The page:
What do you need to know about buying a light bulb?
The first sentence might sound like a joke, but it’s quite the opposite. Following we are giving you some guidelines; you should mind when you are buying a light bulb. These guidelines will save your time and money spent on buying the wrong bulb.
1 The Right Fitting
This is something most people can’t wrap their mind around. They even thwart their shopping trips because they don’t know any better. There are a lot of options to choose from. If you take an old bulb and try to replace it with a new one, you will be unable to do it unless both have the same fittings. There are two major types of fittings, including Bayonet and Screw. There are some other fittings, but they are not very prevalent.
2 LEDs Pay off in the Long Run
When it comes to buying a Bulb, LEDs are expensive, but you should understand these lights pay off in the long run as they consume the least energy. In short, they will save you a fortune. CFLS, Compact Fluorescent Lamp, come second to saving energy, but they are a lot more affordable than LEDs. We will give you a rough idea; an LED utilizes 4watts of 220 nits brightness, 15watts for 900 nits brightness and 18watts for 1300 nits brightness. CFL bulbs consume 6watts for 220 nits brightness, 75watts for 900 nits brightness, and 20watts for 1300 nits of brightness. To learn more about this mode, you should talk to your seller. Multilighting.ca is a customer-oriented online store that specifically deals in lights bulbs and other electronics.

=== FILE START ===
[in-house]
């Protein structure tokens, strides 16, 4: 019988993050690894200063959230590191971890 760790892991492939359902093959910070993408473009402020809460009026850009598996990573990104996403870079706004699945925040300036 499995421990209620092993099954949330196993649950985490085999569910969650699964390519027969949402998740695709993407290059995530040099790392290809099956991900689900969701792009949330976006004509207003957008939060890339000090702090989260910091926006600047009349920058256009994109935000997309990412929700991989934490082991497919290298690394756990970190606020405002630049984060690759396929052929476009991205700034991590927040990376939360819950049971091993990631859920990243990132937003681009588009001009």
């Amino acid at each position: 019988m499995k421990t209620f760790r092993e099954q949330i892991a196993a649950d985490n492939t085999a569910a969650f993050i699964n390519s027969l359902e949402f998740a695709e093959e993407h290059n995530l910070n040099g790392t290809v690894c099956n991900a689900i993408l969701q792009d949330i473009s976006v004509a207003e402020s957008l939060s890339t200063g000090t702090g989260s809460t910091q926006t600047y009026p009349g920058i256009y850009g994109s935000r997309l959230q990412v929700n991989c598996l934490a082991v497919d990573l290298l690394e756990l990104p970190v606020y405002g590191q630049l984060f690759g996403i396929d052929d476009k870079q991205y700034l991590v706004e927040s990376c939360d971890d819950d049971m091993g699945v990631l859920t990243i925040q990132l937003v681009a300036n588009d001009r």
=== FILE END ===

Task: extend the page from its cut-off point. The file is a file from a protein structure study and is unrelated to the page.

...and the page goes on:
3 Brightness and Color
Consider what type of light you like. It breaks down to brightness. This is better known as the watts and lumen output. The color of light is measured with the Kelvin Scale. In the past, people use incandescent bulbs; brightness is measured in watts, which is more of a measure of power. With energy-saving bulbs, this model has become useless. The new bulbs use less power to produce the same amount of light. So light output is measured in lumens. A high number of lumens means bright light. Most people are afraid when trying a new bulb because its stark white or has a blue light which is more of a trip than warm and cozy. The color of light is measured in Kelvin scape; this is more of a measure of temperature. This is why most companies use the term color temperate on packing: most times the warm yellow light of an incandescent bulb scores a 2,700 on Kelvin scale. The light from LED and CFLs scores fat-less, but they are far brighter.
4 The Right Shape
The shape of your bulb is also important. Once you have the fitting, color, and brightness in check, you need the right shape. Following are some common shapes available in the market:
Each of them has its purpose and are ideal for specific settings.